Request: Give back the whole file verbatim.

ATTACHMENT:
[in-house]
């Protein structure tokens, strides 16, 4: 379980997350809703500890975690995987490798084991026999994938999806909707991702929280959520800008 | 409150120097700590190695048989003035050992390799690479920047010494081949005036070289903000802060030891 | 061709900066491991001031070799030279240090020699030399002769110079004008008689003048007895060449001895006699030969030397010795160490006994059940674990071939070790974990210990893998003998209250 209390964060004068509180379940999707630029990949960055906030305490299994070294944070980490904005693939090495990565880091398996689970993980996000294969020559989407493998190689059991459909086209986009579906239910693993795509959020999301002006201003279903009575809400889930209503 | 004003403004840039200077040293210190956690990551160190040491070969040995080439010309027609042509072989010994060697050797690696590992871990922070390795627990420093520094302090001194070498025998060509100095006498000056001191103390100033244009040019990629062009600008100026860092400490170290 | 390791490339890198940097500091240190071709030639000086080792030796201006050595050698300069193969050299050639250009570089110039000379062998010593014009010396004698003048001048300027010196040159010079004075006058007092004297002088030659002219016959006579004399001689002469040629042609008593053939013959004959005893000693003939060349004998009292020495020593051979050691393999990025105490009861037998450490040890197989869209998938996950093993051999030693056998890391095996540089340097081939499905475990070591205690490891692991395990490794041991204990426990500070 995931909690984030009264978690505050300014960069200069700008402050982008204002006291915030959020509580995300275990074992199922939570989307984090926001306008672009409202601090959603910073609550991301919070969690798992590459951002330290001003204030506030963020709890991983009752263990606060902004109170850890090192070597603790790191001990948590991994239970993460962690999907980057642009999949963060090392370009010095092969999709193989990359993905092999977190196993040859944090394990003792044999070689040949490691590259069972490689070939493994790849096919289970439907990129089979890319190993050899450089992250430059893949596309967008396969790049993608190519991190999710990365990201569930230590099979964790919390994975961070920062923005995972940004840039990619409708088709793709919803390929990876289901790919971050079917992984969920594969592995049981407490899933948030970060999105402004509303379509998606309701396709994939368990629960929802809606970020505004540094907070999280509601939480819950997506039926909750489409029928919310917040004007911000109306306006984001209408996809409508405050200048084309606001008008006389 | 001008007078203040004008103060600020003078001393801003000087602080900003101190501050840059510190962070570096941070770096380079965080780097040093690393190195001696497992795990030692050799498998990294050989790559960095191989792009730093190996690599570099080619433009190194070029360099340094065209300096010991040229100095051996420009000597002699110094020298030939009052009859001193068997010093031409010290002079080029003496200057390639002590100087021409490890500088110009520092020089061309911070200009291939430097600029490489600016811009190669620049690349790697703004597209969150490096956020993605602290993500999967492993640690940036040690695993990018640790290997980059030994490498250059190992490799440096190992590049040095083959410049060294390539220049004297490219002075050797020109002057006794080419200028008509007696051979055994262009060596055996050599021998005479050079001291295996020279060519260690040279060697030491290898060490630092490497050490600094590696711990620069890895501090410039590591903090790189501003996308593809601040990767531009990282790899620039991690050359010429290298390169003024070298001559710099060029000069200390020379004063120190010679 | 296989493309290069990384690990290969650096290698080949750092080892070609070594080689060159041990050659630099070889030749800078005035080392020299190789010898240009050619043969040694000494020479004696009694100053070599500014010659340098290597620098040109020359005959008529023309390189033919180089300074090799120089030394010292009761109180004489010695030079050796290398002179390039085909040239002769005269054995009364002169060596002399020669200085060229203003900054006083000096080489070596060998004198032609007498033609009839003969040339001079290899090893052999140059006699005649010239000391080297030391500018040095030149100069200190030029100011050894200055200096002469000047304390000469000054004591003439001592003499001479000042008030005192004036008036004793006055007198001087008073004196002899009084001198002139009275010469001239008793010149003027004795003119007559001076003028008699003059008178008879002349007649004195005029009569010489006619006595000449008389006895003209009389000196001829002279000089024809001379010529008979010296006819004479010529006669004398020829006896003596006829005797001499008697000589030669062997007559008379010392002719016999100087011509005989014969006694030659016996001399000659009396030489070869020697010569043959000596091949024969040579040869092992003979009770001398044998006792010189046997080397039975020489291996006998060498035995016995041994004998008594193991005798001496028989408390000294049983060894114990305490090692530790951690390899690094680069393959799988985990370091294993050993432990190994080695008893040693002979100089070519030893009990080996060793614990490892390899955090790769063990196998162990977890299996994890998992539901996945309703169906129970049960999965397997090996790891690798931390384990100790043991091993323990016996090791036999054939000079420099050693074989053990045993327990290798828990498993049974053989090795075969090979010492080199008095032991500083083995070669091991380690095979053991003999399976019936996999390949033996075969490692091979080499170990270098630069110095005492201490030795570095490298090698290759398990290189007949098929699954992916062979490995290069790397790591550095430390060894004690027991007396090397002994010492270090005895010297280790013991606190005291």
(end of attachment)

[in-house]
């Protein structure tokens, strides 16, 4: 379980997350809703500890975690995987490798084991026999994938999806909707991702929280959520800008 | 409150120097700590190695048989003035050992390799690479920047010494081949005036070289903000802060030891 | 061709900066491991001031070799030279240090020699030399002769110079004008008689003048007895060449001895006699030969030397010795160490006994059940674990071939070790974990210990893998003998209250 209390964060004068509180379940999707630029990949960055906030305490299994070294944070980490904005693939090495990565880091398996689970993980996000294969020559989407493998190689059991459909086209986009579906239910693993795509959020999301002006201003279903009575809400889930209503 | 004003403004840039200077040293210190956690990551160190040491070969040995080439010309027609042509072989010994060697050797690696590992871990922070390795627990420093520094302090001194070498025998060509100095006498000056001191103390100033244009040019990629062009600008100026860092400490170290 | 390791490339890198940097500091240190071709030639000086080792030796201006050595050698300069193969050299050639250009570089110039000379062998010593014009010396004698003048001048300027010196040159010079004075006058007092004297002088030659002219016959006579004399001689002469040629042609008593053939013959004959005893000693003939060349004998009292020495020593051979050691393999990025105490009861037998450490040890197989869209998938996950093993051999030693056998890391095996540089340097081939499905475990070591205690490891692991395990490794041991204990426990500070 995931909690984030009264978690505050300014960069200069700008402050982008204002006291915030959020509580995300275990074992199922939570989307984090926001306008672009409202601090959603910073609550991301919070969690798992590459951002330290001003204030506030963020709890991983009752263990606060902004109170850890090192070597603790790191001990948590991994239970993460962690999907980057642009999949963060090392370009010095092969999709193989990359993905092999977190196993040859944090394990003792044999070689040949490691590259069972490689070939493994790849096919289970439907990129089979890319190993050899450089992250430059893949596309967008396969790049993608190519991190999710990365990201569930230590099979964790919390994975961070920062923005995972940004840039990619409708088709793709919803390929990876289901790919971050079917992984969920594969592995049981407490899933948030970060999105402004509303379509998606309701396709994939368990629960929802809606970020505004540094907070999280509601939480819950997506039926909750489409029928919310917040004007911000109306306006984001209408996809409508405050200048084309606001008008006389 | 001008007078203040004008103060600020003078001393801003000087602080900003101190501050840059510190962070570096941070770096380079965080780097040093690393190195001696497992795990030692050799498998990294050989790559960095191989792009730093190996690599570099080619433009190194070029360099340094065209300096010991040229100095051996420009000597002699110094020298030939009052009859001193068997010093031409010290002079080029003496200057390639002590100087021409490890500088110009520092020089061309911070200009291939430097600029490489600016811009190669620049690349790697703004597209969150490096956020993605602290993500999967492993640690940036040690695993990018640790290997980059030994490498250059190992490799440096190992590049040095083959410049060294390539220049004297490219002075050797020109002057006794080419200028008509007696051979055994262009060596055996050599021998005479050079001291295996020279060519260690040279060697030491290898060490630092490497050490600094590696711990620069890895501090410039590591903090790189501003996308593809601040990767531009990282790899620039991690050359010429290298390169003024070298001559710099060029000069200390020379004063120190010679 | 296989493309290069990384690990290969650096290698080949750092080892070609070594080689060159041990050659630099070889030749800078005035080392020299190789010898240009050619043969040694000494020479004696009694100053070599500014010659340098290597620098040109020359005959008529023309390189033919180089300074090799120089030394010292009761109180004489010695030079050796290398002179390039085909040239002769005269054995009364002169060596002399020669200085060229203003900054006083000096080489070596060998004198032609007498033609009839003969040339001079290899090893052999140059006699005649010239000391080297030391500018040095030149100069200190030029100011050894200055200096002469000047304390000469000054004591003439001592003499001479000042008030005192004036008036004793006055007198001087008073004196002899009084001198002139009275010469001239008793010149003027004795003119007559001076003028008699003059008178008879002349007649004195005029009569010489006619006595000449008389006895003209009389000196001829002279000089024809001379010529008979010296006819004479010529006669004398020829006896003596006829005797001499008697000589030669062997007559008379010392002719016999100087011509005989014969006694030659016996001399000659009396030489070869020697010569043959000596091949024969040579040869092992003979009770001398044998006792010189046997080397039975020489291996006998060498035995016995041994004998008594193991005798001496028989408390000294049983060894114990305490090692530790951690390899690094680069393959799988985990370091294993050993432990190994080695008893040693002979100089070519030893009990080996060793614990490892390899955090790769063990196998162990977890299996994890998992539901996945309703169906129970049960999965397997090996790891690798931390384990100790043991091993323990016996090791036999054939000079420099050693074989053990045993327990290798828990498993049974053989090795075969090979010492080199008095032991500083083995070669091991380690095979053991003999399976019936996999390949033996075969490692091979080499170990270098630069110095005492201490030795570095490298090698290759398990290189007949098929699954992916062979490995290069790397790591550095430390060894004690027991007396090397002994010492270090005895010297280790013991606190005291």